Apr 9, 2019

Georgia Legislature Passes Hemp Farming and Medical Marijuana Bills

Hemp Farming

Last week, the Georgia legislature passed the Georgia Hemp Farming Act (HB 213), under which farmers may obtain licenses to grow and process hemp. The definition of “hemp” includes any part of the cannabis sativa L. plant and all derivatives, with no more than a 0.3% concentration of THC. Under the federal 2014 Farm Bill, higher education institutions and state agricultural departments were authorized to develop pilot programs and cultivate industrial hemp for research purposes. Georgia was not one of the forty one states that created an industrial hemp program following the passage of the 2014 Farm Bill. The federal 2018 Farm Bill removed hemp from the definition of “marijuana” and excluded THC in hemp from scheduling under the Controlled Substances Act. It also allowed states to develop their own programs for licensing and regulating hemp, and required USDA to develop a federal program.

Under Georgia’s hemp licensing program, the state Department of Agriculture will issue hemp grower licenses and hemp processer permits. Hemp grower licenses will be issued for one calendar year at an annual license fee of $50 per acre cultivated, with a maximum license fee of $5,000. Any person applying to be licensed as a hemp grower must be a qualified agricultural producer and submit, among other things, written consent for representatives of the Department of Agriculture and law enforcement to enter onto the licensed property for inspection and a criminal background check. To become permitted as a hemp processor, an applicant must pay an initial annual permit fee of $25,000 which is reduced to $10,000 for every subsequent year. In addition to what is required of a hemp grower applicant, a hemp processing applicant must also submit a surety bond in the amount of $100,000. Hemp processing permitees must have written agreements with each hemp growing licensee with which they do business, and must provide a copy of each such agreement to the Department of Agriculture within 10 days of execution. The Department of Agriculture or its contractor has the right to randomly test hemp at the fields of licensees or at the facilities of permitees, and to destroy any hemp with a THC concentration exceeding 0.3%.

The Georgia legislature also passed Georgia’s Hope Act (HB 324), which allows for the production, manufacturing, and dispensing of low THC oil (under 5% concentration) with a valid state-issued license. Sixty dispensaries will be approved by a state oversight board (the “Georgia Access to Medical Cannabis Commission”) to be comprised of seven members. The Commission is charged with reviewing and approving production licenses and retail dispensing licenses, and developing rules and regulations governing such licensees. Specialty dispensing licenses for pharmacies will be issued and regulated by the State Board of Pharmacy.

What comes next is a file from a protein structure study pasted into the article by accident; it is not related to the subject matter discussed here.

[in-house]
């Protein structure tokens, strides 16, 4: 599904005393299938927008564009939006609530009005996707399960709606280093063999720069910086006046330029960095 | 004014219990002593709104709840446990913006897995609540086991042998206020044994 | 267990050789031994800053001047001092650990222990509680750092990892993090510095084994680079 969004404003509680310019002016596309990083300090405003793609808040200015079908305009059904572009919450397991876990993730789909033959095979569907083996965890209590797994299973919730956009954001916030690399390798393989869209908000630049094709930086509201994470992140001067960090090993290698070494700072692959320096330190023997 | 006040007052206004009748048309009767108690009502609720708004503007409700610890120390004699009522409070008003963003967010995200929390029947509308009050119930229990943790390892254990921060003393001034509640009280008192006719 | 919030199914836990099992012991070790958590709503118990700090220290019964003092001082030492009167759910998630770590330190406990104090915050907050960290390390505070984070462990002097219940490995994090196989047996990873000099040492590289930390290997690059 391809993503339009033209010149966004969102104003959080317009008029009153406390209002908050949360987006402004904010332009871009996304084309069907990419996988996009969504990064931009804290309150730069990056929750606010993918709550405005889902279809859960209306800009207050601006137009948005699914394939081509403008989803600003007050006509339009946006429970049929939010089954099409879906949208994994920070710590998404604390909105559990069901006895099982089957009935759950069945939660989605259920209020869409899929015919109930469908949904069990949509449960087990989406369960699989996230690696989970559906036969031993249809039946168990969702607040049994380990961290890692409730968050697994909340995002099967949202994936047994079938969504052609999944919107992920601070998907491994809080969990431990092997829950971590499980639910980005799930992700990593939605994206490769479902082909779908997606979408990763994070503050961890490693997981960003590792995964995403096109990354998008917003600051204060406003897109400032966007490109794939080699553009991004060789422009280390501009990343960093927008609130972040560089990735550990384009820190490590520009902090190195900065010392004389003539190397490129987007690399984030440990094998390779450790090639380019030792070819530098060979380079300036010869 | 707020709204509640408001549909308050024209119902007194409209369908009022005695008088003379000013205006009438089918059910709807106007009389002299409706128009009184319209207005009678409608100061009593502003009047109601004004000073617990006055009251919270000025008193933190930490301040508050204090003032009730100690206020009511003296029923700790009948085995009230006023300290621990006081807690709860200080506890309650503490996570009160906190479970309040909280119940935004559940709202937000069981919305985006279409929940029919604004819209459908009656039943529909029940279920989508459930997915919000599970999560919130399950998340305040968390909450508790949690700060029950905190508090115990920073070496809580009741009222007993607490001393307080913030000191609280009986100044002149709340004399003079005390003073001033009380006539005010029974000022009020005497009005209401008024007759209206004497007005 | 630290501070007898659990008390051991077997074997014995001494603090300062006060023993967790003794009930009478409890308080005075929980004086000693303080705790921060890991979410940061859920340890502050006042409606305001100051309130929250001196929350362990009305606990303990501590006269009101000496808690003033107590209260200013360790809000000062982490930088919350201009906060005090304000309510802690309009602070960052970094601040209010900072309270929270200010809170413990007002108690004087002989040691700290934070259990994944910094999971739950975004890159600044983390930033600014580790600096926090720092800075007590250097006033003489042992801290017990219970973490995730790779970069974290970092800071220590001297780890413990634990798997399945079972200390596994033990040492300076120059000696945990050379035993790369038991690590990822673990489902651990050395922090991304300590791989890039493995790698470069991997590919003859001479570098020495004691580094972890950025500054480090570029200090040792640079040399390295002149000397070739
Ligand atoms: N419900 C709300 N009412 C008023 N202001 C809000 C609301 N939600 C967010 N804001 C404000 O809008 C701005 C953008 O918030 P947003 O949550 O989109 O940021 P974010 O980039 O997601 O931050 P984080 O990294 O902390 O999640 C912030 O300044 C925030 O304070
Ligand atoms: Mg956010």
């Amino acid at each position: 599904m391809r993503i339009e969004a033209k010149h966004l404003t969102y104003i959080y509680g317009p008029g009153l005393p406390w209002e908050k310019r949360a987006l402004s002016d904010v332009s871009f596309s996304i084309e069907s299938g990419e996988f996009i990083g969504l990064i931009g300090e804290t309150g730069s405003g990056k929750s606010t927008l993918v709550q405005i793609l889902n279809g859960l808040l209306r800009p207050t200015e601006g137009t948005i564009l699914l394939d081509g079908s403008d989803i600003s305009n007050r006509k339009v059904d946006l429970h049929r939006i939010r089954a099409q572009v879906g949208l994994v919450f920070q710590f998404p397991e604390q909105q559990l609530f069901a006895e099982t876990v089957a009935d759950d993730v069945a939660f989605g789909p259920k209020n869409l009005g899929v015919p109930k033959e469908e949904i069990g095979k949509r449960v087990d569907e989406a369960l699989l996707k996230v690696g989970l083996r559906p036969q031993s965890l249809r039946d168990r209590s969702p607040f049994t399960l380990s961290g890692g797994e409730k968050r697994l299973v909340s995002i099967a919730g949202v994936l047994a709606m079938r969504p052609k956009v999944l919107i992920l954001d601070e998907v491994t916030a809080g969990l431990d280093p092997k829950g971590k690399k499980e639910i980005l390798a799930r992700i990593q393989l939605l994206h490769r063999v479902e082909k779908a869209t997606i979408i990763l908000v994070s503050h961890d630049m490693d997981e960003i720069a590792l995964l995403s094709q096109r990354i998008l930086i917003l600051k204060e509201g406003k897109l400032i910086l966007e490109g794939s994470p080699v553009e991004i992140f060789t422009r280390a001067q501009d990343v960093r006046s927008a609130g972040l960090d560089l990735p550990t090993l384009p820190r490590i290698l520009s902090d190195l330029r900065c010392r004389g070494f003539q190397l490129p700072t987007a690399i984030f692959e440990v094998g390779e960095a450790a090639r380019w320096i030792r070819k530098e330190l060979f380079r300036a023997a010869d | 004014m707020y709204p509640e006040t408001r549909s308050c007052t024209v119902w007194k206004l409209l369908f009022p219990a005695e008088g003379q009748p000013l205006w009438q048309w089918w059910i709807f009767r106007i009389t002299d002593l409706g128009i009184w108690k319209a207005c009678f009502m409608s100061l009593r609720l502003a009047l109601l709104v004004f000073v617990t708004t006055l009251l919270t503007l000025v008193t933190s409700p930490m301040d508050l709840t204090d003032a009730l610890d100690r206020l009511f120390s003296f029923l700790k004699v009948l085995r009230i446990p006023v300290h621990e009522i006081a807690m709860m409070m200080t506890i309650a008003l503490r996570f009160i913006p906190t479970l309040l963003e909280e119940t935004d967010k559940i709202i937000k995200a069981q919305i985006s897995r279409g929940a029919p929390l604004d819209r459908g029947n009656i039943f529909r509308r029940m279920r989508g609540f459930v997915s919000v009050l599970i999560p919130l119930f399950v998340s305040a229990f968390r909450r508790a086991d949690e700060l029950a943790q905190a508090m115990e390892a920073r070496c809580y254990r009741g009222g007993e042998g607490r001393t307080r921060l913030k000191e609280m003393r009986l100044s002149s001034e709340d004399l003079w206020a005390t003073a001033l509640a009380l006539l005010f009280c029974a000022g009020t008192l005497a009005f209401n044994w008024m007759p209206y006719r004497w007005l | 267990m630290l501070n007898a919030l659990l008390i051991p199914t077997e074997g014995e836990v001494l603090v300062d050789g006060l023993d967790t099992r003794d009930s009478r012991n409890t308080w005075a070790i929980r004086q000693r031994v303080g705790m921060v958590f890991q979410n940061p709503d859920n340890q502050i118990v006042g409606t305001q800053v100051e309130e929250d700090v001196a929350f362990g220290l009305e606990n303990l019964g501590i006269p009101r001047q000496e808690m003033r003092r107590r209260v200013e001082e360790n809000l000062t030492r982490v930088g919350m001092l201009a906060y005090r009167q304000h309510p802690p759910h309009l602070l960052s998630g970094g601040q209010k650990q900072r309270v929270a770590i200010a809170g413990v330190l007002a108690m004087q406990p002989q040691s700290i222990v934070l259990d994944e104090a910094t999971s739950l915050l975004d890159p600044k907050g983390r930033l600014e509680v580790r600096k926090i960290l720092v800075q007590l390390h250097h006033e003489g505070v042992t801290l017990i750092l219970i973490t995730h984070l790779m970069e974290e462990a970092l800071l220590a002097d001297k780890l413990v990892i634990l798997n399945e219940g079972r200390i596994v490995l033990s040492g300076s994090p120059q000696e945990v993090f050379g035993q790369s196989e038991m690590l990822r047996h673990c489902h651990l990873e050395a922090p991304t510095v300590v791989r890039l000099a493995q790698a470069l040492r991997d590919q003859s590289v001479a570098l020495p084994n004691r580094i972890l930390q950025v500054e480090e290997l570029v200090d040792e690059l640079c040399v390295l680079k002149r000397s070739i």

The Commission will issue up to two Class 1 production licenses, which will authorize licensees to grow cannabis in indoor facilities limited to 100,000 square feet of cultivation space, and up to four Class 2 production licenses, which will authorize licensees to grow cannabis in indoor facilities limited to 50,000 square feet of cultivation space. An applicant for a Class 1 production license must demonstrate that it holds at least $2 million in available cash reserves, and an applicant for a Class 2 license must demonstrate at least $1.25 million in available cash reserves. Applicants for production licenses are required to submit, among other things, a proposed production plan, comprehensive security plan, detailed employment plan, designs of all production facilities, letters of support from local governmental entities where the primary facilities will be located, a demonstration of significant involvement in the business by one or more minority business entities, documentation of the applicant’s industry capabilities and management experience, documentation showing a cash bond payable to the State of Georgia or an irrevocable line of credit, and fingerprints for a criminal background check. The application fee is $250,000 for Class 1 licenses and $100,000 for Class 2 licenses. Licenses will be revoked if the licensee is not operational within 12 months of the award date.

Prior to the passage of Georgia’s Hope Act, Georgia’s medical marijuana program allowed registered patients with any of 16 covered conditions including severe seizures, cancer, peripheral neuropathy and multiple sclerosis, to obtain a “Low THC Oil Registry Card” to use medical marijuana oils, but there was no legal way to grow or obtain medical marijuana within the state. Both the Georgia Hemp Farming Act and Georgia’s Hope Act are currently pending Governor Kemp’s signature to be signed into law.

For more information, contact Steve O’Day or Vickie Rusek.

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